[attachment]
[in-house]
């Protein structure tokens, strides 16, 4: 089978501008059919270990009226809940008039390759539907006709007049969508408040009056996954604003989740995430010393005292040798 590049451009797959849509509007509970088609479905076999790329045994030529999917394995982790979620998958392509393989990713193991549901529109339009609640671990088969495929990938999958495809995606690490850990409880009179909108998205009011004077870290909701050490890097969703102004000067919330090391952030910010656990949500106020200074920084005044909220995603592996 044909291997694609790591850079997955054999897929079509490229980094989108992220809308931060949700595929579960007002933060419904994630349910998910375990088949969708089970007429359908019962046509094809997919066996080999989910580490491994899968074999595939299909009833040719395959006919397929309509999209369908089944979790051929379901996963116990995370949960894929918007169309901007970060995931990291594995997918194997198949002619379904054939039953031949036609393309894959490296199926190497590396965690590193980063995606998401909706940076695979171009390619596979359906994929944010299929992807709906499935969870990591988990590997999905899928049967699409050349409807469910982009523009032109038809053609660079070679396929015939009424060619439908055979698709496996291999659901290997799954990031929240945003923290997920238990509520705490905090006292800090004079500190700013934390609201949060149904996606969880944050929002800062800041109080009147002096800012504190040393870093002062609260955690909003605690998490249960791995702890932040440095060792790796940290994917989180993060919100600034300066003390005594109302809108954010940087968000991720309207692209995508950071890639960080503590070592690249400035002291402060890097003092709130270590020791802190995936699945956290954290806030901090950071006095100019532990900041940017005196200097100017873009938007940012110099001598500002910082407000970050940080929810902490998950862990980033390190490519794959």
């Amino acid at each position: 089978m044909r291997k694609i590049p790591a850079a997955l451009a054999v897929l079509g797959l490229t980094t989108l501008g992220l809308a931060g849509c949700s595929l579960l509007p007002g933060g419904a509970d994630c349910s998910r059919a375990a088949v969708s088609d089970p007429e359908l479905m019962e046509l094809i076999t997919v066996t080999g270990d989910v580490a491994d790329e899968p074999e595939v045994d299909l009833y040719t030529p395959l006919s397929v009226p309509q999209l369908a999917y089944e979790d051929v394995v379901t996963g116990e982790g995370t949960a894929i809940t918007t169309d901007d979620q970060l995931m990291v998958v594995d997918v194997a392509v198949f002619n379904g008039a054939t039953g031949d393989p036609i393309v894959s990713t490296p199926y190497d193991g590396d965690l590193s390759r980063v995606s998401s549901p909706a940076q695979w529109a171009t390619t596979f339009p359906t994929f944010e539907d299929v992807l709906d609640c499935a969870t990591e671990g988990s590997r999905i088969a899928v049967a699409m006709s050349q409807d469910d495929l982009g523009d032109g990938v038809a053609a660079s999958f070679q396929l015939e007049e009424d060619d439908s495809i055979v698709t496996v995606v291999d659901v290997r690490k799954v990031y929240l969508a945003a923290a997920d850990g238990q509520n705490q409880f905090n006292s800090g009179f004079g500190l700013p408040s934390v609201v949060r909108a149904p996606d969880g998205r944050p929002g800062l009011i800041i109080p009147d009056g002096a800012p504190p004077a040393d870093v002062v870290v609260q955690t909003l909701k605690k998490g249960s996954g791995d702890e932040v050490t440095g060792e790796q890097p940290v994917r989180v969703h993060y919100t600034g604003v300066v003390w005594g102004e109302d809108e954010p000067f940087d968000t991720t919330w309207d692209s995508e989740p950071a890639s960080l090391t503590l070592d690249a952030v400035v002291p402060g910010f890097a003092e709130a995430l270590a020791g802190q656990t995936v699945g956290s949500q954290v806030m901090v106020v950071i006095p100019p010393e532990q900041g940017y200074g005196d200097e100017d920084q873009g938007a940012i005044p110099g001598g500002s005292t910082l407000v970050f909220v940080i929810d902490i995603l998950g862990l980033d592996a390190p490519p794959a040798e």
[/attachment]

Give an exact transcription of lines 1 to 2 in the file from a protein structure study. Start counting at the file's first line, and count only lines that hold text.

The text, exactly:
[in-house]
């Protein structure tokens, strides 16, 4: 089978501008059919270990009226809940008039390759539907006709007049969508408040009056996954604003989740995430010393005292040798 590049451009797959849509509007509970088609479905076999790329045994030529999917394995982790979620998958392509393989990713193991549901529109339009609640671990088969495929990938999958495809995606690490850990409880009179909108998205009011004077870290909701050490890097969703102004000067919330090391952030910010656990949500106020200074920084005044909220995603592996 044909291997694609790591850079997955054999897929079509490229980094989108992220809308931060949700595929579960007002933060419904994630349910998910375990088949969708089970007429359908019962046509094809997919066996080999989910580490491994899968074999595939299909009833040719395959006919397929309509999209369908089944979790051929379901996963116990995370949960894929918007169309901007970060995931990291594995997918194997198949002619379904054939039953031949036609393309894959490296199926190497590396965690590193980063995606998401909706940076695979171009390619596979359906994929944010299929992807709906499935969870990591988990590997999905899928049967699409050349409807469910982009523009032109038809053609660079070679396929015939009424060619439908055979698709496996291999659901290997799954990031929240945003923290997920238990509520705490905090006292800090004079500190700013934390609201949060149904996606969880944050929002800062800041109080009147002096800012504190040393870093002062609260955690909003605690998490249960791995702890932040440095060792790796940290994917989180993060919100600034300066003390005594109302809108954010940087968000991720309207692209995508950071890639960080503590070592690249400035002291402060890097003092709130270590020791802190995936699945956290954290806030901090950071006095100019532990900041940017005196200097100017873009938007940012110099001598500002910082407000970050940080929810902490998950862990980033390190490519794959």